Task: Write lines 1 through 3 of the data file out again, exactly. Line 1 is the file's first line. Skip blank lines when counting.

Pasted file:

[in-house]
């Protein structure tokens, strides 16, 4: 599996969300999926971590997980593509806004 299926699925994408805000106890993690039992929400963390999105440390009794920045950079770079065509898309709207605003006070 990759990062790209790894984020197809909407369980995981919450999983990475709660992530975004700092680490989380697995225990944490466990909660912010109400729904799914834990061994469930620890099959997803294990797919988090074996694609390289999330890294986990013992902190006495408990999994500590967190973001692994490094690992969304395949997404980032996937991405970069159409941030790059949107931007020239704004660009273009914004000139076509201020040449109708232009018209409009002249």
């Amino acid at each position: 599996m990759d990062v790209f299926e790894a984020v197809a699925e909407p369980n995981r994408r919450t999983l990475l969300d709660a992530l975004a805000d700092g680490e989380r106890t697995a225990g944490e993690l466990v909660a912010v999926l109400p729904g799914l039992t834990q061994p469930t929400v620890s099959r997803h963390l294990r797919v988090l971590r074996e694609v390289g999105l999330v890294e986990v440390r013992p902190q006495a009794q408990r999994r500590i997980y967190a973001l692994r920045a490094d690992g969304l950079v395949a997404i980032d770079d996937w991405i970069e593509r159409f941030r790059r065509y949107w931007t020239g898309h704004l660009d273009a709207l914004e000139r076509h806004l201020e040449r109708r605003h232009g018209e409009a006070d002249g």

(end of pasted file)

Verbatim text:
[in-house]
């Protein structure tokens, strides 16, 4: 599996969300999926971590997980593509806004 299926699925994408805000106890993690039992929400963390999105440390009794920045950079770079065509898309709207605003006070 990759990062790209790894984020197809909407369980995981919450999983990475709660992530975004700092680490989380697995225990944490466990909660912010109400729904799914834990061994469930620890099959997803294990797919988090074996694609390289999330890294986990013992902190006495408990999994500590967190973001692994490094690992969304395949997404980032996937991405970069159409941030790059949107931007020239704004660009273009914004000139076509201020040449109708232009018209409009002249």
């Amino acid at each position: 599996m990759d990062v790209f299926e790894a984020v197809a699925e909407p369980n995981r994408r919450t999983l990475l969300d709660a992530l975004a805000d700092g680490e989380r106890t697995a225990g944490e993690l466990v909660a912010v999926l109400p729904g799914l039992t834990q061994p469930t929400v620890s099959r997803h963390l294990r797919v988090l971590r074996e694609v390289g999105l999330v890294e986990v440390r013992p902190q006495a009794q408990r999994r500590i997980y967190a973001l692994r920045a490094d690992g969304l950079v395949a997404i980032d770079d996937w991405i970069e593509r159409f941030r790059r065509y949107w931007t020239g898309h704004l660009d273009a709207l914004e000139r076509h806004l201020e040449r109708r605003h232009g018209e409009a006070d002249g």